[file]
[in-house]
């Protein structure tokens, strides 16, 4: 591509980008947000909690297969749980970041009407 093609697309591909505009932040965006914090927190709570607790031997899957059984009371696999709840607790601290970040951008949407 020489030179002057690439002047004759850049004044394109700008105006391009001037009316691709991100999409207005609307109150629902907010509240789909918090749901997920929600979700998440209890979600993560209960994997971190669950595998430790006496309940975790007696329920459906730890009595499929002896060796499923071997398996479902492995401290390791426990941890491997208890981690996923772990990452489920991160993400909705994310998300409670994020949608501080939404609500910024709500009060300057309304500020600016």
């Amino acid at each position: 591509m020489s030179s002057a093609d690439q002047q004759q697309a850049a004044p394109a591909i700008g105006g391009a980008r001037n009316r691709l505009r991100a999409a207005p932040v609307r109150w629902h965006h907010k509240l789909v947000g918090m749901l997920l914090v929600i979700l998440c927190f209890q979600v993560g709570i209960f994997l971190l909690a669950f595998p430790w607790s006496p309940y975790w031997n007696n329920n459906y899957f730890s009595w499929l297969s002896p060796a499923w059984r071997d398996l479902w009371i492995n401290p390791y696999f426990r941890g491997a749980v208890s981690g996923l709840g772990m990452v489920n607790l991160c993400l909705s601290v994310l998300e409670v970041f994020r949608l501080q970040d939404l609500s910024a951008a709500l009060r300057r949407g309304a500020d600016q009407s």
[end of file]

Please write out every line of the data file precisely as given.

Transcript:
[in-house]
């Protein structure tokens, strides 16, 4: 591509980008947000909690297969749980970041009407 093609697309591909505009932040965006914090927190709570607790031997899957059984009371696999709840607790601290970040951008949407 020489030179002057690439002047004759850049004044394109700008105006391009001037009316691709991100999409207005609307109150629902907010509240789909918090749901997920929600979700998440209890979600993560209960994997971190669950595998430790006496309940975790007696329920459906730890009595499929002896060796499923071997398996479902492995401290390791426990941890491997208890981690996923772990990452489920991160993400909705994310998300409670994020949608501080939404609500910024709500009060300057309304500020600016």
């Amino acid at each position: 591509m020489s030179s002057a093609d690439q002047q004759q697309a850049a004044p394109a591909i700008g105006g391009a980008r001037n009316r691709l505009r991100a999409a207005p932040v609307r109150w629902h965006h907010k509240l789909v947000g918090m749901l997920l914090v929600i979700l998440c927190f209890q979600v993560g709570i209960f994997l971190l909690a669950f595998p430790w607790s006496p309940y975790w031997n007696n329920n459906y899957f730890s009595w499929l297969s002896p060796a499923w059984r071997d398996l479902w009371i492995n401290p390791y696999f426990r941890g491997a749980v208890s981690g996923l709840g772990m990452v489920n607790l991160c993400l909705s601290v994310l998300e409670v970041f994020r949608l501080q970040d939404l609500s910024a951008a709500l009060r300057r949407g309304a500020d600016q009407s």